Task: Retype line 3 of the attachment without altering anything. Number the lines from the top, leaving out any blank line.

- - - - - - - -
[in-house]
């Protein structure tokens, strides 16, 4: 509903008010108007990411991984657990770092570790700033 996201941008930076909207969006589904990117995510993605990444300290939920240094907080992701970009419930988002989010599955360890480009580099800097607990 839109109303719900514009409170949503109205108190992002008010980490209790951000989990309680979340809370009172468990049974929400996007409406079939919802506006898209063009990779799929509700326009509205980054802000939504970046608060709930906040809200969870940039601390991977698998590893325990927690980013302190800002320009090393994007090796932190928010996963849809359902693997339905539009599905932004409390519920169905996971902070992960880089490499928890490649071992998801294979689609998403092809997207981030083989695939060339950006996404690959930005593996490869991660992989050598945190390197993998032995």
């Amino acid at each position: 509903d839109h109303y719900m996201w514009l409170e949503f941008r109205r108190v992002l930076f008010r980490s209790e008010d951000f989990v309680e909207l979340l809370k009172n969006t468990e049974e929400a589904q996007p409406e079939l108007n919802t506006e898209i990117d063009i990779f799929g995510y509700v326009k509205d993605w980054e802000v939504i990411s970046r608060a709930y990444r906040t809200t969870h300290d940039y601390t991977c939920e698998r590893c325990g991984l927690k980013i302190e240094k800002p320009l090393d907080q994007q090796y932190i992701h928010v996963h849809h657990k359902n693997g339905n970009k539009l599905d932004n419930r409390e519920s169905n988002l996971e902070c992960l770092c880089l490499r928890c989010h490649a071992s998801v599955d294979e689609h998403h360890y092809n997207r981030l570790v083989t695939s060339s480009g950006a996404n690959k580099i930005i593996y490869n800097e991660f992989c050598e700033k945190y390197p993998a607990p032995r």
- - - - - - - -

């Amino acid at each position: 509903d839109h109303y719900m996201w514009l409170e949503f941008r109205r108190v992002l930076f008010r980490s209790e008010d951000f989990v309680e909207l979340l809370k009172n969006t468990e049974e929400a589904q996007p409406e079939l108007n919802t506006e898209i990117d063009i990779f799929g995510y509700v326009k509205d993605w980054e802000v939504i990411s970046r608060a709930y990444r906040t809200t969870h300290d940039y601390t991977c939920e698998r590893c325990g991984l927690k980013i302190e240094k800002p320009l090393d907080q994007q090796y932190i992701h928010v996963h849809h657990k359902n693997g339905n970009k539009l599905d932004n419930r409390e519920s169905n988002l996971e902070c992960l770092c880089l490499r928890c989010h490649a071992s998801v599955d294979e689609h998403h360890y092809n997207r981030l570790v083989t695939s060339s480009g950006a996404n690959k580099i930005i593996y490869n800097e991660f992989c050598e700033k945190y390197p993998a607990p032995r």